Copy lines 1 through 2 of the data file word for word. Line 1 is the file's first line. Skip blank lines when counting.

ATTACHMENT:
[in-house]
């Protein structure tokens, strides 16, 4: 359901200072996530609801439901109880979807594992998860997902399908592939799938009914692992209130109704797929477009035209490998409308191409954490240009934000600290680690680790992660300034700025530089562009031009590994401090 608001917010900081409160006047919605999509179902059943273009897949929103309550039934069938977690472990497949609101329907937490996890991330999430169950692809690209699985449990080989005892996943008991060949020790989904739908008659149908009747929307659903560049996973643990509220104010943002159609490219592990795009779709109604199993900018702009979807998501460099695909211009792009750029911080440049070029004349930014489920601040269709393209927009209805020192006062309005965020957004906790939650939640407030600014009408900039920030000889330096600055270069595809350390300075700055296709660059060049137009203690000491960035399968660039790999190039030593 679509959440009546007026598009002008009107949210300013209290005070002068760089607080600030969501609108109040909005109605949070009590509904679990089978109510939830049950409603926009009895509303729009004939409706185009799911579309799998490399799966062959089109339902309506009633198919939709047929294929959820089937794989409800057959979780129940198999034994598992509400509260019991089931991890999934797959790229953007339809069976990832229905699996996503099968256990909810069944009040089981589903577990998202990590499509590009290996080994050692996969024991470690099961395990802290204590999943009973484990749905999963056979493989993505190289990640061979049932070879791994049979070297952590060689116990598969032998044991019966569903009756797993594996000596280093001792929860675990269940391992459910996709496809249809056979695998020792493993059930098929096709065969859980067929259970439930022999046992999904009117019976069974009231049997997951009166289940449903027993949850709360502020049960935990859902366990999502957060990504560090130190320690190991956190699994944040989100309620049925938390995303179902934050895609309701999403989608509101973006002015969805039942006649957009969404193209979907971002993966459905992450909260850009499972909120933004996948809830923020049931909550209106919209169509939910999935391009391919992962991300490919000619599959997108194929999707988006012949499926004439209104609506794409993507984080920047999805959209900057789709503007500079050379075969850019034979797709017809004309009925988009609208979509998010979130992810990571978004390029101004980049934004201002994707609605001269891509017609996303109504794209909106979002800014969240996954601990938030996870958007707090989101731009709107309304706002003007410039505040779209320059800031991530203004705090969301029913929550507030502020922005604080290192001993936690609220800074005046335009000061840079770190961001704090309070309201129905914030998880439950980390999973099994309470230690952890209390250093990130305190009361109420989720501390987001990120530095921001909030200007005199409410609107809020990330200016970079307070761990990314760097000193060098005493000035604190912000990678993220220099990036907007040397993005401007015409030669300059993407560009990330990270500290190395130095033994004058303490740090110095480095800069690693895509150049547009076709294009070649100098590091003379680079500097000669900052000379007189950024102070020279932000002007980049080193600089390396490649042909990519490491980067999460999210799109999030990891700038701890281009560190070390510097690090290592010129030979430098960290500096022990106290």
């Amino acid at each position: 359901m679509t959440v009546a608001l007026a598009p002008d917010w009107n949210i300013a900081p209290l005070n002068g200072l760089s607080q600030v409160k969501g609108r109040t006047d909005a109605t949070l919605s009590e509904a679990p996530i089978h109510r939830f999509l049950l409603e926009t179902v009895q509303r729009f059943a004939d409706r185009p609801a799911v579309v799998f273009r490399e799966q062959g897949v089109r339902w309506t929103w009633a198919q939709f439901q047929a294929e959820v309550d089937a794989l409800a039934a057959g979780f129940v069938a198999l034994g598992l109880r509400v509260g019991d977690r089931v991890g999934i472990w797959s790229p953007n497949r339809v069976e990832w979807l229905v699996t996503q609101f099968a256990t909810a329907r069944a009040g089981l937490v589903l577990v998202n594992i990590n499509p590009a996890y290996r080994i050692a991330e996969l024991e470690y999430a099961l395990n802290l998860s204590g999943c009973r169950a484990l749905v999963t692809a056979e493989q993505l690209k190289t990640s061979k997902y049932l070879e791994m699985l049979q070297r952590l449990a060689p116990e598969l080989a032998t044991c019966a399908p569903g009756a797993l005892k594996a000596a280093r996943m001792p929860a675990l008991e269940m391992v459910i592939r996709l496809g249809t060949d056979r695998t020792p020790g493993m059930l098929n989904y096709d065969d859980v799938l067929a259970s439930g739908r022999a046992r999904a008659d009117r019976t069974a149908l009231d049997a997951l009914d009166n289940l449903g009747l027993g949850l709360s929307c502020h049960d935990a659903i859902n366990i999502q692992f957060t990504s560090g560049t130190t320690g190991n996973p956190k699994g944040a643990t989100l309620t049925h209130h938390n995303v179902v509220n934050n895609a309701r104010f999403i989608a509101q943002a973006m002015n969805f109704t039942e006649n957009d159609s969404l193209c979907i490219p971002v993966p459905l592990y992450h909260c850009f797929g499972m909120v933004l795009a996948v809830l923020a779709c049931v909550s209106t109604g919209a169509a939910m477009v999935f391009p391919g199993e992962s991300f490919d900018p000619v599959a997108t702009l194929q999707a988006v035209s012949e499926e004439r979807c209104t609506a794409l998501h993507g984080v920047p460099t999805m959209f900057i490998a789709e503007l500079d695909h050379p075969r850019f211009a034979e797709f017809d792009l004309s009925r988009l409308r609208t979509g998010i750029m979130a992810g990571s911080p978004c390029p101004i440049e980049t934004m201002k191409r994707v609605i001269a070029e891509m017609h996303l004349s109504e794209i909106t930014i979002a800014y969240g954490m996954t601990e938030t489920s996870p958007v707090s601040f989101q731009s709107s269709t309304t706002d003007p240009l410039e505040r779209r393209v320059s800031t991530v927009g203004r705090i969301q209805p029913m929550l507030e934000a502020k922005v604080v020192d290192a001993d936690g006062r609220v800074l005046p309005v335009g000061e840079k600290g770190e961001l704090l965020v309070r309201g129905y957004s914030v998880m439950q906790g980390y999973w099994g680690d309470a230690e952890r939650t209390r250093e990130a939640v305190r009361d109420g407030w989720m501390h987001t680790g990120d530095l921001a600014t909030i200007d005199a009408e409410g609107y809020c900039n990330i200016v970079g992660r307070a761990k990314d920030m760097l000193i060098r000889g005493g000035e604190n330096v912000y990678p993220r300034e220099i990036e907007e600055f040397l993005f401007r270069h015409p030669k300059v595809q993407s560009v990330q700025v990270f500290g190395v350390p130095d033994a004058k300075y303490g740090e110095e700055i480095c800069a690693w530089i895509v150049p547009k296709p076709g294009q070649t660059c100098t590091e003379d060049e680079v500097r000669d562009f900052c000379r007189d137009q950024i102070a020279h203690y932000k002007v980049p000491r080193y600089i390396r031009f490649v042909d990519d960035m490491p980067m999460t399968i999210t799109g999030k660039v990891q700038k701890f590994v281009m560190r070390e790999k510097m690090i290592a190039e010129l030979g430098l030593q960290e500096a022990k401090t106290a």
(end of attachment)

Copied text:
[in-house]
């Protein structure tokens, strides 16, 4: 359901200072996530609801439901109880979807594992998860997902399908592939799938009914692992209130109704797929477009035209490998409308191409954490240009934000600290680690680790992660300034700025530089562009031009590994401090 608001917010900081409160006047919605999509179902059943273009897949929103309550039934069938977690472990497949609101329907937490996890991330999430169950692809690209699985449990080989005892996943008991060949020790989904739908008659149908009747929307659903560049996973643990509220104010943002159609490219592990795009779709109604199993900018702009979807998501460099695909211009792009750029911080440049070029004349930014489920601040269709393209927009209805020192006062309005965020957004906790939650939640407030600014009408900039920030000889330096600055270069595809350390300075700055296709660059060049137009203690000491960035399968660039790999190039030593 679509959440009546007026598009002008009107949210300013209290005070002068760089607080600030969501609108109040909005109605949070009590509904679990089978109510939830049950409603926009009895509303729009004939409706185009799911579309799998490399799966062959089109339902309506009633198919939709047929294929959820089937794989409800057959979780129940198999034994598992509400509260019991089931991890999934797959790229953007339809069976990832229905699996996503099968256990909810069944009040089981589903577990998202990590499509590009290996080994050692996969024991470690099961395990802290204590999943009973484990749905999963056979493989993505190289990640061979049932070879791994049979070297952590060689116990598969032998044991019966569903009756797993594996000596280093001792929860675990269940391992459910996709496809249809056979695998020792493993059930098929096709065969859980067929259970439930022999046992999904009117019976069974009231049997997951009166289940449903027993949850709360502020049960935990859902366990999502957060990504560090130190320690190991956190699994944040989100309620049925938390995303179902934050895609309701999403989608509101973006002015969805039942006649957009969404193209979907971002993966459905992450909260850009499972909120933004996948809830923020049931909550209106919209169509939910999935391009391919992962991300490919000619599959997108194929999707988006012949499926004439209104609506794409993507984080920047999805959209900057789709503007500079050379075969850019034979797709017809004309009925988009609208979509998010979130992810990571978004390029101004980049934004201002994707609605001269891509017609996303109504794209909106979002800014969240996954601990938030996870958007707090989101731009709107309304706002003007410039505040779209320059800031991530203004705090969301029913929550507030502020922005604080290192001993936690609220800074005046335009000061840079770190961001704090309070309201129905914030998880439950980390999973099994309470230690952890209390250093990130305190009361109420989720501390987001990120530095921001909030200007005199409410609107809020990330200016970079307070761990990314760097000193060098005493000035604190912000990678993220220099990036907007040397993005401007015409030669300059993407560009990330990270500290190395130095033994004058303490740090110095480095800069690693895509150049547009076709294009070649100098590091003379680079500097000669900052000379007189950024102070020279932000002007980049080193600089390396490649042909990519490491980067999460999210799109999030990891700038701890281009560190070390510097690090290592010129030979430098960290500096022990106290």